Japan Tobacco International commits to net-zero by 2030

Japan Tobacco International (JTI UK) has committed to reaching net-zero emissions in the next decade by procuring 100% renewable energy, transitioning its UK fleet to electric vehicles (EV) and diverting waste from landfill.

Japan Tobacco International commits to net-zero by 2030

A UK Task Force will be set up

JTI UK has committed to reducing its emissions by 80% to become a net-zero business by 2030. To meet this commitment – which is 20 years ahead of the UK Government’s target – JTI UK will invest in a number of technologies, including EVs and renewables.

The UK tobacco manufacturer will transition its fleet to EVs by the start of the next decade, which is expected to save 776 tonnes of CO2e emissions annually. Switching to 100% renewable energy by 2025 will also save the company 675 tonnes of CO2e annually. In addition, JTI UK will aim to reduce energy consumption by 20% by 2030.

The company will also aim to improve waste management and water efficiency. Within the next three years, JTI will divert 100% of its onsite waste from landfill, which will avoid 37.1 tonnes of landfill waste each year. By 2030, the manufacturer will aim to reduce general waste by 20% and increase recycling rates to 75%. While water use is minimal for the firm, it will invest in measures to reduce water usage across its UK sites, including its headquarters in Weybridge, Surrey, and distribution centre in Crewe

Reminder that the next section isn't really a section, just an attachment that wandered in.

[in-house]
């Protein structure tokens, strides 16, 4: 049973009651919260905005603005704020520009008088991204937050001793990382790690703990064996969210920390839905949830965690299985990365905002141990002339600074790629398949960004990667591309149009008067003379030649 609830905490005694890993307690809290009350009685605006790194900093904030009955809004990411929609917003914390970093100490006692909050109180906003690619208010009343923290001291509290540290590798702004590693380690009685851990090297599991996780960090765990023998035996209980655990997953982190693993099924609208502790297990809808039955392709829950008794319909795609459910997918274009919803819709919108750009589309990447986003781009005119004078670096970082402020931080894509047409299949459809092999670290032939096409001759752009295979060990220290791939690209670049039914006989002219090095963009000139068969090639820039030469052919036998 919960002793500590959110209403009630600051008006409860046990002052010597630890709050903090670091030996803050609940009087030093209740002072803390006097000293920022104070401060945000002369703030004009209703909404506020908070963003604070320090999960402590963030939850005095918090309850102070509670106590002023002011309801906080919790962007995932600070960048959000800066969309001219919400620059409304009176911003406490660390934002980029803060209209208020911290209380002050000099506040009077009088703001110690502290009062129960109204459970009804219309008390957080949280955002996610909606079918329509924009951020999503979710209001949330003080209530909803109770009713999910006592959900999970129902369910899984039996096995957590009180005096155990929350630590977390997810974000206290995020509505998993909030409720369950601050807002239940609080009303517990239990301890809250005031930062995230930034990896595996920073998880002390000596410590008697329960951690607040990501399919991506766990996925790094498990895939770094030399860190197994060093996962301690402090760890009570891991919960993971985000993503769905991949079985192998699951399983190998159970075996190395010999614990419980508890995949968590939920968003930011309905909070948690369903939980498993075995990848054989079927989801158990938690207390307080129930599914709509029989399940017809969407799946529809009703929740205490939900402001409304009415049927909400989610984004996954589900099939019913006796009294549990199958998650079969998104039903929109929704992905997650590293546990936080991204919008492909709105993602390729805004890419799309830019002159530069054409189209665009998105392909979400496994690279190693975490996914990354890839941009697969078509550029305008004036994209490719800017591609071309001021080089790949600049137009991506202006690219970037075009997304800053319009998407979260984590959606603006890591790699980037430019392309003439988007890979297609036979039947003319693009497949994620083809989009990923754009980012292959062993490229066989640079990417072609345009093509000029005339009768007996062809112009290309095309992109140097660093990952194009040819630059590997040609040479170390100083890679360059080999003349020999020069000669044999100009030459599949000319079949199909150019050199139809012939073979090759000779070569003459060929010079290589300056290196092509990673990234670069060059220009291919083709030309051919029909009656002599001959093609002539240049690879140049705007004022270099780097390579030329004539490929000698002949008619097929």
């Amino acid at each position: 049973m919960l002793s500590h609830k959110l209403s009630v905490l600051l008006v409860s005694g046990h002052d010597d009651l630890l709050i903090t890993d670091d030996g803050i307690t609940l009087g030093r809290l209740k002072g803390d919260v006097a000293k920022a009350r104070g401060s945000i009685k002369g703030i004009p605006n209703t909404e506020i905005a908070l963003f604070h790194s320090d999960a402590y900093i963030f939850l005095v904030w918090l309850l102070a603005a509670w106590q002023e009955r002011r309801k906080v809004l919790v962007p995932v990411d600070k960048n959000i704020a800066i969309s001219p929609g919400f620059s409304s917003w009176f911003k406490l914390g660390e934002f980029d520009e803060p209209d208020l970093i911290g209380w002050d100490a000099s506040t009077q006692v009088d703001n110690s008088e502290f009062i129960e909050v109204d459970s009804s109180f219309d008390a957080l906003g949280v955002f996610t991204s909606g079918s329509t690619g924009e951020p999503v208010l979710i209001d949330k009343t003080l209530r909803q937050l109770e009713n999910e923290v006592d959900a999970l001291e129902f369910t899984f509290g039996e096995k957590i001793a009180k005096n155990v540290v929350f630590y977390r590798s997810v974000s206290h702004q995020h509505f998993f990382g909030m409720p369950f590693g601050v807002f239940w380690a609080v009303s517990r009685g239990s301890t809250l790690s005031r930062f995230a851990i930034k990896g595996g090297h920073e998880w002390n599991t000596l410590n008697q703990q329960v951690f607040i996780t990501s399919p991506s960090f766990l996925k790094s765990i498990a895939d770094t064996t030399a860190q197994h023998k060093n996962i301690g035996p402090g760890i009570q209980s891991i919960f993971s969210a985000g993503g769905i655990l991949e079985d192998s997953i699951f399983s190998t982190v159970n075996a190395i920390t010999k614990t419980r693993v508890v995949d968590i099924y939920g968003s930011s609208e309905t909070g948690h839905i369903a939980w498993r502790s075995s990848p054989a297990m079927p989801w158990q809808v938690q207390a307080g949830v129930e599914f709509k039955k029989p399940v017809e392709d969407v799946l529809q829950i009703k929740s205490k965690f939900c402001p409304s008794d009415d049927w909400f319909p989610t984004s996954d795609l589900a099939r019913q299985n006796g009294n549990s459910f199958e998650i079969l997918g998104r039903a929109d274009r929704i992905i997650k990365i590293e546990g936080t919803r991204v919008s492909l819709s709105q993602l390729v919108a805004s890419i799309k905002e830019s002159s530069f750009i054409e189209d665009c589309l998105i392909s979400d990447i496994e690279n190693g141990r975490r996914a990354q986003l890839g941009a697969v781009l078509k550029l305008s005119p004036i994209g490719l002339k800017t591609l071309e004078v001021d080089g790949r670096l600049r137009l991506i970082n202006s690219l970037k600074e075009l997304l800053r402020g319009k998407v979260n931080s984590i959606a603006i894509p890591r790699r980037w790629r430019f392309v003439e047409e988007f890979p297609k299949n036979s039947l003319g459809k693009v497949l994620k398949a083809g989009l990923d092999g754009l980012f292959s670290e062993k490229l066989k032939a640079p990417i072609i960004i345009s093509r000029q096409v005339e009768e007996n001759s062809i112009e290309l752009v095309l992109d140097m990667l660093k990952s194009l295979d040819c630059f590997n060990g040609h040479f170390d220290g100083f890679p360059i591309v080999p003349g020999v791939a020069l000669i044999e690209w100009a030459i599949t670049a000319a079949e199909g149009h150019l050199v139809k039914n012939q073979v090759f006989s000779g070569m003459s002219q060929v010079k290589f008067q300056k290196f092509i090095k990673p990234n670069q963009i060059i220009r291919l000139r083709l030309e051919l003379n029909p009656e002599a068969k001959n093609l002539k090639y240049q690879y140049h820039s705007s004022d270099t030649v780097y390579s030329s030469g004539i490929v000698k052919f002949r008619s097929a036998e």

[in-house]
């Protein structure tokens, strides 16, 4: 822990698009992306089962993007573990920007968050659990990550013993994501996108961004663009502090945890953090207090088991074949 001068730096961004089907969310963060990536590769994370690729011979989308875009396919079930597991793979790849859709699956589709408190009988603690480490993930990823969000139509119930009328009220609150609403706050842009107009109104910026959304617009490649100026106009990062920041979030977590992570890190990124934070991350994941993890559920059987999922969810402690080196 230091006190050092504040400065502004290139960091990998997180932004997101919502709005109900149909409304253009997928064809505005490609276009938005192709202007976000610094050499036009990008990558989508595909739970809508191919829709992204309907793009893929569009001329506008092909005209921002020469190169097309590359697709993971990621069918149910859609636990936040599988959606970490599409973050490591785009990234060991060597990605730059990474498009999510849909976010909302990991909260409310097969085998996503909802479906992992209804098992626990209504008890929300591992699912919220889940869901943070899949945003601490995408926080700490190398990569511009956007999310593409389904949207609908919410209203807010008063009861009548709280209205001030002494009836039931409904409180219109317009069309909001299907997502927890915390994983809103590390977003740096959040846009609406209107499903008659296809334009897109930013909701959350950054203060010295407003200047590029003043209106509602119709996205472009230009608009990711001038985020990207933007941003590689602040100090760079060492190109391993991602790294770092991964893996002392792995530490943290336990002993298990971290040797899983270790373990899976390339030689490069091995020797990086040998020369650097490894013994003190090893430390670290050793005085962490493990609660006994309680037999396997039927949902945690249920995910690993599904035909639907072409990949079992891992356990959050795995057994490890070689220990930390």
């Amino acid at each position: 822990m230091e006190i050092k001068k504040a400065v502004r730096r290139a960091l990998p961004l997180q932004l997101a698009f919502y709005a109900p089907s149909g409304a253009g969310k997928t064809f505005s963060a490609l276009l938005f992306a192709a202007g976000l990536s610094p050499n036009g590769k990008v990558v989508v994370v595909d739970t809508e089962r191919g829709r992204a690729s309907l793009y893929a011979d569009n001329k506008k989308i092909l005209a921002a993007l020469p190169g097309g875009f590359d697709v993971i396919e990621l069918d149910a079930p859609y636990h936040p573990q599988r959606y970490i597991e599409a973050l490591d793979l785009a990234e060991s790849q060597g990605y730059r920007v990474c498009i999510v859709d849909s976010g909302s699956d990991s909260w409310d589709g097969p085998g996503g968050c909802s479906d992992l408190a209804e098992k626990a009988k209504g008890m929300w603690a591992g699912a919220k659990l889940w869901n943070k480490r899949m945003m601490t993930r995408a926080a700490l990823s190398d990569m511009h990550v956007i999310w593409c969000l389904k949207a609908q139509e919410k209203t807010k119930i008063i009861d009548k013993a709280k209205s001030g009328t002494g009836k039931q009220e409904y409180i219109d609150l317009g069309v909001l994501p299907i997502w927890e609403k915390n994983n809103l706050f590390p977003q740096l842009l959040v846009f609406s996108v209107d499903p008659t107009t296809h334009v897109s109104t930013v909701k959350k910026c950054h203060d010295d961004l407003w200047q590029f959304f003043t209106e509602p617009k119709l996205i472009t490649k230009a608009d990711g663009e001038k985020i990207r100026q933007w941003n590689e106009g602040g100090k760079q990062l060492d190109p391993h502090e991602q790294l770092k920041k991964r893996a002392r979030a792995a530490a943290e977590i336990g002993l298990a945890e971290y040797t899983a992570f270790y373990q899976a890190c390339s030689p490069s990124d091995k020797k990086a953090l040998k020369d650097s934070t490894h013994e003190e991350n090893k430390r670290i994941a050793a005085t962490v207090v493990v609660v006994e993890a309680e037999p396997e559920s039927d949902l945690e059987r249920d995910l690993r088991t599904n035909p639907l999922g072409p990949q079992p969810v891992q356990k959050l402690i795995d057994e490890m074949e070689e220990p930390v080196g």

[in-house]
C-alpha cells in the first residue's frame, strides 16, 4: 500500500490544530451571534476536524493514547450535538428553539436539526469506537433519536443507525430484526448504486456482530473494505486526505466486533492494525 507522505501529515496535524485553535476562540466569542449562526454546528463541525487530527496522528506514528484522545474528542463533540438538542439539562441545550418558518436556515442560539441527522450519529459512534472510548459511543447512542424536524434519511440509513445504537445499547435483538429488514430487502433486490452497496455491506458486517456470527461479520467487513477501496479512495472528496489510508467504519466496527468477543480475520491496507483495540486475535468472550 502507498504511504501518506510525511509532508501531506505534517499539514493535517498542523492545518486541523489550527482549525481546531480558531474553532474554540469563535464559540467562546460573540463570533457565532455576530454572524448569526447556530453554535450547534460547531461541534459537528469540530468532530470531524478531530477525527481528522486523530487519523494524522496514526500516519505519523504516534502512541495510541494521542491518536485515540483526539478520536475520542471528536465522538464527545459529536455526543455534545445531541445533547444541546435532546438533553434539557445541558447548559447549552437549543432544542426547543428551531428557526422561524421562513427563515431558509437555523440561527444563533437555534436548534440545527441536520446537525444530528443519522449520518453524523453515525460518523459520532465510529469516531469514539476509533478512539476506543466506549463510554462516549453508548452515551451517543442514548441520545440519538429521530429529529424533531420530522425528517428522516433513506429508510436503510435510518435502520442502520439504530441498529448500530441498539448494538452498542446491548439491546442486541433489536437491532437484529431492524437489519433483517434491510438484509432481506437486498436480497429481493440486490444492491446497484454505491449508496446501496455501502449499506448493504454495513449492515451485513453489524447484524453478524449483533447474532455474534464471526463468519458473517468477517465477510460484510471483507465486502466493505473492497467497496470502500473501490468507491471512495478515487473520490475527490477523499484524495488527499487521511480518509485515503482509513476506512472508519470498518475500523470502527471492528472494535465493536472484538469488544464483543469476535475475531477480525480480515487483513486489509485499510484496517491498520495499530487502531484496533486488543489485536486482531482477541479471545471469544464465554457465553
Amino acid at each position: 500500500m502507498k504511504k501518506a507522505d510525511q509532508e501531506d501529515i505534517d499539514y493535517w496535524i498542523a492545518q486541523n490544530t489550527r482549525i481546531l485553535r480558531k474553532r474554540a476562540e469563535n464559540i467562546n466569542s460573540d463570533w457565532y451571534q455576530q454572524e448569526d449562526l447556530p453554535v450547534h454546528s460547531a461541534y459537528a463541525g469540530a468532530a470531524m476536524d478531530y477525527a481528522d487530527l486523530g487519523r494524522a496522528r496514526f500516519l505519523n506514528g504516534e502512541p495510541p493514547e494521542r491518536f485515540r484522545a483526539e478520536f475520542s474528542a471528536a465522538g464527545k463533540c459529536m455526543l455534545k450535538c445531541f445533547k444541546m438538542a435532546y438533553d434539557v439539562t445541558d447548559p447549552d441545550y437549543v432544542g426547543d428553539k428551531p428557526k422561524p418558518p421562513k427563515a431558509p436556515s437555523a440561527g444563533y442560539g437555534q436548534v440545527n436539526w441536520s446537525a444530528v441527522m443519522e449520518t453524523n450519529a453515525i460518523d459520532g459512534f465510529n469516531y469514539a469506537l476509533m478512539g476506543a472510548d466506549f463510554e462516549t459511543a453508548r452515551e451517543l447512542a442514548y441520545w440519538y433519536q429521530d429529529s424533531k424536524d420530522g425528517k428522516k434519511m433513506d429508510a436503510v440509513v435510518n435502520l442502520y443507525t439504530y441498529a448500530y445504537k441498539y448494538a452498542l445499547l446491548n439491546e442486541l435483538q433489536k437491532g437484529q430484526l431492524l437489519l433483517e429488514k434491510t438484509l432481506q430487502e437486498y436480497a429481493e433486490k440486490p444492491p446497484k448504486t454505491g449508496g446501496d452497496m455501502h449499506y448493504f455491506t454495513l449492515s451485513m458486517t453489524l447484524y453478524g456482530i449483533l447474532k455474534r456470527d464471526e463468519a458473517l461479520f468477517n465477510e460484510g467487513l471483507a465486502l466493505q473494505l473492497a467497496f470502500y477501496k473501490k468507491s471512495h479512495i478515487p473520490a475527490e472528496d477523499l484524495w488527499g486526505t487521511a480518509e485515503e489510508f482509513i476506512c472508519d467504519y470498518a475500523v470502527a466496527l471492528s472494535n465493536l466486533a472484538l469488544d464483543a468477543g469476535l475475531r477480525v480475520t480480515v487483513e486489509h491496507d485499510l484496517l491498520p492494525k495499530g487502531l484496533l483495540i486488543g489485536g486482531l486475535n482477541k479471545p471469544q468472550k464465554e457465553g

JTI UK’s head of responsible business projects Ruth Forbes said: “Our UK Environmental Plan sits alongside JTI’s global commitments and will focus on identifying key actions locally to help us achieve our ambitious 2030 targets. We will be working closely with all our employees, suppliers, and retail & wholesale customers across 2021 and beyond to make this a reality.”

JTI is also aiming to improve company-wide understanding and engagement with the new environmental plan. A UK Task Force will be set up, comprising of other departments, that will help push the strategy forward.

The company will also work with suppliers to improve sustainable sourcing measures. As of next year, all procurement tenders in the UK will have sustainability criteria built in.

A green recovery for manufacturing

Accounting for more than 60% of direct industrial emissions in the UK, manufacturing is an energy-intensive industry that has been striving for decades to improve energy productivity while reducing greenhouse gas emissions. The new push towards net-zero in the UK had been largely welcomed by manufacturing firms, but then the hideous impacts of the coronavirus hit.

As part of edie’s brand-new Mission Possible: Green Recovery campaign – which supports sustainability, energy and CSR professionals on our collective mission to drive a green recovery across all major industries in the UK – this latest series of reports will explore why a green recovery is so important for the respective industries being analysed; what a green recovery actually looks like for businesses large and small within those industries; and how sustainability and energy professionals can drive a green recovery from within.


Matt Mace

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